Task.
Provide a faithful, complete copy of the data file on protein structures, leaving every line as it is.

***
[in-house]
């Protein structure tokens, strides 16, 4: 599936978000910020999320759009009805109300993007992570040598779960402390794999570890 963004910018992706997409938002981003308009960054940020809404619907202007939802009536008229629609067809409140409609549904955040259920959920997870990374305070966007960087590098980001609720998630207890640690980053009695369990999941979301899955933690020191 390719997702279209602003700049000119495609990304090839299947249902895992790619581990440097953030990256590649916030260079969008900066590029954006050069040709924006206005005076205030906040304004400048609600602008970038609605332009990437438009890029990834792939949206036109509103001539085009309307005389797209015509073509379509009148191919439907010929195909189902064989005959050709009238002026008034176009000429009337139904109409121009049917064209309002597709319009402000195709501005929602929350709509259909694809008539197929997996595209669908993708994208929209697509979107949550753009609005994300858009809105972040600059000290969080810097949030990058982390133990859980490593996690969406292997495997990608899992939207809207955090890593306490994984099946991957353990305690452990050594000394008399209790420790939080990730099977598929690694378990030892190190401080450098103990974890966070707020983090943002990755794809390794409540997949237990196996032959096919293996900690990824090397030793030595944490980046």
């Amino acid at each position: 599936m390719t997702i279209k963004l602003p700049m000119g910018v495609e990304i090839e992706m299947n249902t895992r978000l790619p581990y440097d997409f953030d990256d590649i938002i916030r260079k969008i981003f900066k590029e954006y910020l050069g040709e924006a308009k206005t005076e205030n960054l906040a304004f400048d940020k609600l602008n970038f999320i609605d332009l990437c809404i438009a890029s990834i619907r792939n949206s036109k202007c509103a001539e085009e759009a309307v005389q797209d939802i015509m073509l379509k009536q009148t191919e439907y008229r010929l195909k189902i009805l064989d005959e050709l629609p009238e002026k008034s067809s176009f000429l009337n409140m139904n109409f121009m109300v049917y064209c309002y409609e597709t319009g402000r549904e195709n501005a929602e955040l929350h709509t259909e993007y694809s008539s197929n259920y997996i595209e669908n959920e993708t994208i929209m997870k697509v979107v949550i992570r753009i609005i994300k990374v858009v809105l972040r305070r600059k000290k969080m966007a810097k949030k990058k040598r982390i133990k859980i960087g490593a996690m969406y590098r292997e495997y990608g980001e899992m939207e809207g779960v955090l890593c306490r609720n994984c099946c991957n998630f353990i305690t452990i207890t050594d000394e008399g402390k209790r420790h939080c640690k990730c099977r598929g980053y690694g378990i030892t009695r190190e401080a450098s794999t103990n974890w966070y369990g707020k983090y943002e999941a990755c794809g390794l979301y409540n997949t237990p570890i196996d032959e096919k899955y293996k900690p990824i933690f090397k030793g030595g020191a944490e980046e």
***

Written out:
[in-house]
């Protein structure tokens, strides 16, 4: 599936978000910020999320759009009805109300993007992570040598779960402390794999570890 963004910018992706997409938002981003308009960054940020809404619907202007939802009536008229629609067809409140409609549904955040259920959920997870990374305070966007960087590098980001609720998630207890640690980053009695369990999941979301899955933690020191 390719997702279209602003700049000119495609990304090839299947249902895992790619581990440097953030990256590649916030260079969008900066590029954006050069040709924006206005005076205030906040304004400048609600602008970038609605332009990437438009890029990834792939949206036109509103001539085009309307005389797209015509073509379509009148191919439907010929195909189902064989005959050709009238002026008034176009000429009337139904109409121009049917064209309002597709319009402000195709501005929602929350709509259909694809008539197929997996595209669908993708994208929209697509979107949550753009609005994300858009809105972040600059000290969080810097949030990058982390133990859980490593996690969406292997495997990608899992939207809207955090890593306490994984099946991957353990305690452990050594000394008399209790420790939080990730099977598929690694378990030892190190401080450098103990974890966070707020983090943002990755794809390794409540997949237990196996032959096919293996900690990824090397030793030595944490980046």
């Amino acid at each position: 599936m390719t997702i279209k963004l602003p700049m000119g910018v495609e990304i090839e992706m299947n249902t895992r978000l790619p581990y440097d997409f953030d990256d590649i938002i916030r260079k969008i981003f900066k590029e954006y910020l050069g040709e924006a308009k206005t005076e205030n960054l906040a304004f400048d940020k609600l602008n970038f999320i609605d332009l990437c809404i438009a890029s990834i619907r792939n949206s036109k202007c509103a001539e085009e759009a309307v005389q797209d939802i015509m073509l379509k009536q009148t191919e439907y008229r010929l195909k189902i009805l064989d005959e050709l629609p009238e002026k008034s067809s176009f000429l009337n409140m139904n109409f121009m109300v049917y064209c309002y409609e597709t319009g402000r549904e195709n501005a929602e955040l929350h709509t259909e993007y694809s008539s197929n259920y997996i595209e669908n959920e993708t994208i929209m997870k697509v979107v949550i992570r753009i609005i994300k990374v858009v809105l972040r305070r600059k000290k969080m966007a810097k949030k990058k040598r982390i133990k859980i960087g490593a996690m969406y590098r292997e495997y990608g980001e899992m939207e809207g779960v955090l890593c306490r609720n994984c099946c991957n998630f353990i305690t452990i207890t050594d000394e008399g402390k209790r420790h939080c640690k990730c099977r598929g980053y690694g378990i030892t009695r190190e401080a450098s794999t103990n974890w966070y369990g707020k983090y943002e999941a990755c794809g390794l979301y409540n997949t237990p570890i196996d032959e096919k899955y293996k900690p990824i933690f090397k030793g030595g020191a944490e980046e």